Philippine Oil Spill Threatens Recovering Mangrove Forests
By Jun N. Aguirre
An oil spill on July 3 threatens a mangrove forest on the Philippine island of Guimaras, an area only just recovering from the country's largest spill in 2006.
This latest spill stems from an explosion onboard a floating power barge in the 13-kilometer (8-mile) waterway between the city of Iloilo and Guimaras Island. Operator AC Energy Inc. said the incident spilled 48,000 liters (12,700 gallons) of fuel oil into the Iloilo River and its tributaries before being contained eight hours later. But the Philippine Coast Guard said around 251,000 liters (66,300 gallons) of oil had spread around the waterway. The day after, July 4, the Coast Guard estimated it had collected 130,000 liters (34,300 gallons) of oil.
Some of the oil was swept out of the containment area by strong waves and carried across to communities in Guimaras.
"The root cause has yet to be determined," AC Energy said in a statement. "But initial findings reveal that the discharge is due to the ignition of fuel oil in storage which ruptured the barge's fuel tank."
AC Energy said it took responsibility for the explosion and that the cleanup could take around two weeks.
Reports from the Iloilo City Disaster Risk Reduction Management Office (ICDRRMO) state that the oil spill has affected 321 families along the coast. The provincial office has ordered an immediate evacuation.
The spill comes as a blow to residents of Guimaras, who, nearly 14 years ago, suffered a similar disaster on a bigger scale. On Aug. 11, 2006, the oil tanker M/T Solar, owned by Sunshine Maritime Development Corp. and chartered by Petron, the Philippines' largest oil company, sank off the southern coast of the island, leaking 500,000 liters (132,000 gallons) of bunker fuel.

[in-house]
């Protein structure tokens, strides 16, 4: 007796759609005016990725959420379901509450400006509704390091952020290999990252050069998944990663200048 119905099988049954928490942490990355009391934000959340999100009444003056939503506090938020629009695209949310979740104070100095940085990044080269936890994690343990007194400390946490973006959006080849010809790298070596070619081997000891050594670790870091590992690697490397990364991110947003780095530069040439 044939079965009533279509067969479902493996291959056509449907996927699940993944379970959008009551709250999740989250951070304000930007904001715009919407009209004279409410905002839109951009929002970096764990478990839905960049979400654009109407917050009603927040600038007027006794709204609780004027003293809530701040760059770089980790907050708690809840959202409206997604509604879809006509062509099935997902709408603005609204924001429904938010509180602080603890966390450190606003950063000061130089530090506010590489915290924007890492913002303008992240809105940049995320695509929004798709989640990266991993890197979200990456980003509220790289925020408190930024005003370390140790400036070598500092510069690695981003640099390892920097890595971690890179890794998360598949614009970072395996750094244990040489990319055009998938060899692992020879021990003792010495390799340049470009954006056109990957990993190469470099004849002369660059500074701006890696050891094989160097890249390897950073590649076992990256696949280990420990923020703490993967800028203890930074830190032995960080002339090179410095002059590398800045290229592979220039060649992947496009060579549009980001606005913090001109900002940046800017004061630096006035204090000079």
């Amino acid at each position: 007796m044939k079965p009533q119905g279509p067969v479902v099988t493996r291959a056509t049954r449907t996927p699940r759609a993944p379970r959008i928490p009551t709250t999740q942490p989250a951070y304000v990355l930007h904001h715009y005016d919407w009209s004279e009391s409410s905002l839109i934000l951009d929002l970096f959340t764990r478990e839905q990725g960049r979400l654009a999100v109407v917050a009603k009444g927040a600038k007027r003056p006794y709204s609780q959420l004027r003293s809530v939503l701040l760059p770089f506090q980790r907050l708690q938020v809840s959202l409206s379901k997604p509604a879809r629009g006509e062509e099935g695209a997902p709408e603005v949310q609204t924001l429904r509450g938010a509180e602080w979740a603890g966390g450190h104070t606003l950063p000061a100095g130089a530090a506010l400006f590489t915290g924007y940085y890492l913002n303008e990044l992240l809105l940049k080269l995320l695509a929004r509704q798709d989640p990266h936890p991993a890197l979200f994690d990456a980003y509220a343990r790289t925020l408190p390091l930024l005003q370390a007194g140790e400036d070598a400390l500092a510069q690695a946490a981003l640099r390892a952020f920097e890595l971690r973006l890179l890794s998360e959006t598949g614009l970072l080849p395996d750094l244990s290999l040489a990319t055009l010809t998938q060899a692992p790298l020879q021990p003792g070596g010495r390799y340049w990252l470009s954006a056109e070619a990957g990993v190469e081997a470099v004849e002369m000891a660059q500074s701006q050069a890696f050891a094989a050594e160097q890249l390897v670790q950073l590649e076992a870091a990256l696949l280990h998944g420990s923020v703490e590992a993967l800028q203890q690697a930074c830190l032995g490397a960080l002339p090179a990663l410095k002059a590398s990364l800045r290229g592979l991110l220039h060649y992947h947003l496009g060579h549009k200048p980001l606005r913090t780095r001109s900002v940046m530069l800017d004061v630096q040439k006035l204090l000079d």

The incident was the largest oil spill incident in Philippine history and also considered the worst environmental disaster to hit the country this century. It damaged 648 hectares (1,600 acres) of mangrove forests and seagrass areas, according to the country's environment department. The mangroves only began to show signs of recovery last year, but are now threatened by this latest incident.
To keep the oil from spreading to the mangroves and to protect its 23 coastal villages, Guimaras Governor Samuel T. Gumarin called an emergency meeting. He later ordered spill booms deployed and clearing operations carried out. "We are also still studying the health and environmental impact of the incident," he told Mongabay.
The spill has disrupted the area's fishing sector, with fishers no longer going out to sea and aquaculture culture farms contaminated. Residents have reported milkfish and lobsters swimming in the oil slick and have reached out to their municipal offices for support.
Greenpeace Philippines says the oil spill piles environmental and economic pressure on communities already hard hit by the pandemic lockdown. "This oil spill is a big threat to marine life and to the health and livelihoods of communities in Iloilo and Guimaras," campaigner Khevin Yu said in a statement. "Fisherfolk and coastal communities are already struggling to adjust to the logistic and economic impacts of the pandemic that have caused big losses in their sources of income and food security."
Reposted with permission from Mongabay.
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